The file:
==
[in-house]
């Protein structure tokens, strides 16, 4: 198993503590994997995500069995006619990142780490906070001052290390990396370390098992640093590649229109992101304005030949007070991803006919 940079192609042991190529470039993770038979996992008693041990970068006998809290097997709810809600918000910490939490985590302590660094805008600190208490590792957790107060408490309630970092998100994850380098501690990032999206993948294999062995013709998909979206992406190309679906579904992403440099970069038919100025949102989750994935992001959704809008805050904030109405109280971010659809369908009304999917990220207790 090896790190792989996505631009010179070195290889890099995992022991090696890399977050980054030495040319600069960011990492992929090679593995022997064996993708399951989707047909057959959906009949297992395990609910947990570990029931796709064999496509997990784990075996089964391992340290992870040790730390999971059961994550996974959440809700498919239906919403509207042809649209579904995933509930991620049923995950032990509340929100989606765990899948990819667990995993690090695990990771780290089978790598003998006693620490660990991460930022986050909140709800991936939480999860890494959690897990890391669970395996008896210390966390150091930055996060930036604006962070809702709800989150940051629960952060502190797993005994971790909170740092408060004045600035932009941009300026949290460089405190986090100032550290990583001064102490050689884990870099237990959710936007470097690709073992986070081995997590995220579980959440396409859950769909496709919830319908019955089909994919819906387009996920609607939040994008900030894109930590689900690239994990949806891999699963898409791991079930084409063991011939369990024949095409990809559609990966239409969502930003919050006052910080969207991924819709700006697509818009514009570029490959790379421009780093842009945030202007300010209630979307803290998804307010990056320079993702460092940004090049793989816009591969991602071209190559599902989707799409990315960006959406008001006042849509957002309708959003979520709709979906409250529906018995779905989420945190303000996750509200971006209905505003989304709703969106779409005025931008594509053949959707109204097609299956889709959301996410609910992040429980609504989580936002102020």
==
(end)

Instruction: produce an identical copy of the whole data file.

[in-house]
């Protein structure tokens, strides 16, 4: 198993503590994997995500069995006619990142780490906070001052290390990396370390098992640093590649229109992101304005030949007070991803006919 940079192609042991190529470039993770038979996992008693041990970068006998809290097997709810809600918000910490939490985590302590660094805008600190208490590792957790107060408490309630970092998100994850380098501690990032999206993948294999062995013709998909979206992406190309679906579904992403440099970069038919100025949102989750994935992001959704809008805050904030109405109280971010659809369908009304999917990220207790 090896790190792989996505631009010179070195290889890099995992022991090696890399977050980054030495040319600069960011990492992929090679593995022997064996993708399951989707047909057959959906009949297992395990609910947990570990029931796709064999496509997990784990075996089964391992340290992870040790730390999971059961994550996974959440809700498919239906919403509207042809649209579904995933509930991620049923995950032990509340929100989606765990899948990819667990995993690090695990990771780290089978790598003998006693620490660990991460930022986050909140709800991936939480999860890494959690897990890391669970395996008896210390966390150091930055996060930036604006962070809702709800989150940051629960952060502190797993005994971790909170740092408060004045600035932009941009300026949290460089405190986090100032550290990583001064102490050689884990870099237990959710936007470097690709073992986070081995997590995220579980959440396409859950769909496709919830319908019955089909994919819906387009996920609607939040994008900030894109930590689900690239994990949806891999699963898409791991079930084409063991011939369990024949095409990809559609990966239409969502930003919050006052910080969207991924819709700006697509818009514009570029490959790379421009780093842009945030202007300010209630979307803290998804307010990056320079993702460092940004090049793989816009591969991602071209190559599902989707799409990315960006959406008001006042849509957002309708959003979520709709979906409250529906018995779905989420945190303000996750509200971006209905505003989304709703969106779409005025931008594509053949959707109204097609299956889709959301996410609910992040429980609504989580936002102020």